However, third-party tools can make your life easier. For example, an event-log monitoring tool such as Ipswitch Software's WhatsUp Gold lets you set up a system that automatically pages or emails you when an Exchange service registers an error in the system event log. A remote control tool such as Symantec's pcANYWHERE or Computer Associates' (CA's) ControlIT lets you remotely perform console-level tasks on your Exchange server. Although the third-party vendors designed most of these tools for the remote management of NT, the tools are also useful for managing Exchange servers.
At the enterprise level, you might find that tools such as BindView's bv-Control, the NetIQ AppManager Suite, or MessageWise InLook are more appropiate. These tools are more expensive than the remote-control tools, but in return they offer you better centralized management and monitoring capabilities, especially for networks where your servers are in different physical locations.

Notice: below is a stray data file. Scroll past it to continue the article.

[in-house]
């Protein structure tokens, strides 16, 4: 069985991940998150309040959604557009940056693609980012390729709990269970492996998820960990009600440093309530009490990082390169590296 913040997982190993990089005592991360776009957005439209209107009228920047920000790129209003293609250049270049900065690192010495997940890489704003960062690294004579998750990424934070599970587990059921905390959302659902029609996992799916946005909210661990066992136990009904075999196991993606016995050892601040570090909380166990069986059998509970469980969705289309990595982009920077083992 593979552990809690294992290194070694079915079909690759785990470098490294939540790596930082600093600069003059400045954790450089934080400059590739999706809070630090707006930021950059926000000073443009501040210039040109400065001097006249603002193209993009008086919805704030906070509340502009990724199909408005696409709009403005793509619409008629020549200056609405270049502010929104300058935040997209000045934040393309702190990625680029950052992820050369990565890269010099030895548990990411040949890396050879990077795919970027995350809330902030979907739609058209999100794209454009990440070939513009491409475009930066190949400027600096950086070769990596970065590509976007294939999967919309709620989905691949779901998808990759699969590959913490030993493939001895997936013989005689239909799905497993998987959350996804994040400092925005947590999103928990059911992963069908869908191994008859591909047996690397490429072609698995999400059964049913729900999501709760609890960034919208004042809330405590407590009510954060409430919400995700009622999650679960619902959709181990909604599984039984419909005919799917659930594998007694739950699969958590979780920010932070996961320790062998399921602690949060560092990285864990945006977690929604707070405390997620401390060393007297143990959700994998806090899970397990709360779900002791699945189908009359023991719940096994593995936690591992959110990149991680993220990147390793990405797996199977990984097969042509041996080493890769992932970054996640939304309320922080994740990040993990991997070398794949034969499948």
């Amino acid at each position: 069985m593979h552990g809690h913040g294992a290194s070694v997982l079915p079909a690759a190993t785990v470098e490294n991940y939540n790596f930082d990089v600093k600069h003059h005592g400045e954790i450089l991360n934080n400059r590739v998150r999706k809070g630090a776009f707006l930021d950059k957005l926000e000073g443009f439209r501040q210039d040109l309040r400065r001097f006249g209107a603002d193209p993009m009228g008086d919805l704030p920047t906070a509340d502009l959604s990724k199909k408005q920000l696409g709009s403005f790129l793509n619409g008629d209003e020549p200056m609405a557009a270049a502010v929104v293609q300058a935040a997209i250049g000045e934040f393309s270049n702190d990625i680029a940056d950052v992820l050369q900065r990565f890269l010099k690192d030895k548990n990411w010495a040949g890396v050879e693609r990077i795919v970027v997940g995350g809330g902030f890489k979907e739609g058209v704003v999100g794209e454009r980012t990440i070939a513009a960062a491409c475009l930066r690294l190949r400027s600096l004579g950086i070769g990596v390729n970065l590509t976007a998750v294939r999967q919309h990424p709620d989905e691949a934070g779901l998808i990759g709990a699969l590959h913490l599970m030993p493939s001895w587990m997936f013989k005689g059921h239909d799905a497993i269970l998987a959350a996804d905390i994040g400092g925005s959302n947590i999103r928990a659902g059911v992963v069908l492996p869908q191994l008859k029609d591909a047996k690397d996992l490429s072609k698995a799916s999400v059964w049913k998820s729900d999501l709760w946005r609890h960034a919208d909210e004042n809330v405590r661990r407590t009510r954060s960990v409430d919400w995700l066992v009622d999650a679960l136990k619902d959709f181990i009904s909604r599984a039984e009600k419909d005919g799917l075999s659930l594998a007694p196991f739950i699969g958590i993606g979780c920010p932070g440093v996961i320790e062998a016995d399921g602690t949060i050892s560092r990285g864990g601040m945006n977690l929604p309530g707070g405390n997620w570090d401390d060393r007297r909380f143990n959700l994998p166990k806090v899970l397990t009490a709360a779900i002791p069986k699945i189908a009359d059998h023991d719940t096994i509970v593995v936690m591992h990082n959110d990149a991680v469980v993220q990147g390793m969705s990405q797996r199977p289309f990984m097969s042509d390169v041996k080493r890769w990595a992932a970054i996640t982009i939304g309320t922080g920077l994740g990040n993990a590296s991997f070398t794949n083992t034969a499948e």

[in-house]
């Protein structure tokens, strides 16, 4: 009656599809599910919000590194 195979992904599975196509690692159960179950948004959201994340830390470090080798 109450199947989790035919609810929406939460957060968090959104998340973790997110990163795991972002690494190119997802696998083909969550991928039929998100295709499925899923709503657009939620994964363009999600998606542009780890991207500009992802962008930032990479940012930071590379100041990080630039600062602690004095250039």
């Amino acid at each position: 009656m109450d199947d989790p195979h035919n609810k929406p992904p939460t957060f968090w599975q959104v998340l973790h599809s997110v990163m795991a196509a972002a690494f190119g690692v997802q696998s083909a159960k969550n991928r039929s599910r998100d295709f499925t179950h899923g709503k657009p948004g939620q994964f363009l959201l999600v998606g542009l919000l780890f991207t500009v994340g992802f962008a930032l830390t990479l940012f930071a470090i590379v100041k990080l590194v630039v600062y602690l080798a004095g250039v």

How can I find out how badly my Exchange database is fragmented? I want to know when I need to use Eseutil to perform offline defragmentation.
If you have Exchange Server 5.5, you don't need to perform offline defragmentation. Exchange Server 5.5's online defragmentation is much more efficient than that of Exchange Server 4.0 or 5.0—and running Exchange Server 5.5's online defragmentation is much safer than running Eseutil.
After you perform online defragmentation, you can check the event log for event ID 1221, which specifies how much white space your database contains. Although this measurement doesn't tell you how fragmented the database is, event ID 1221 tells you how much you can expand the store without allocating additional disk space.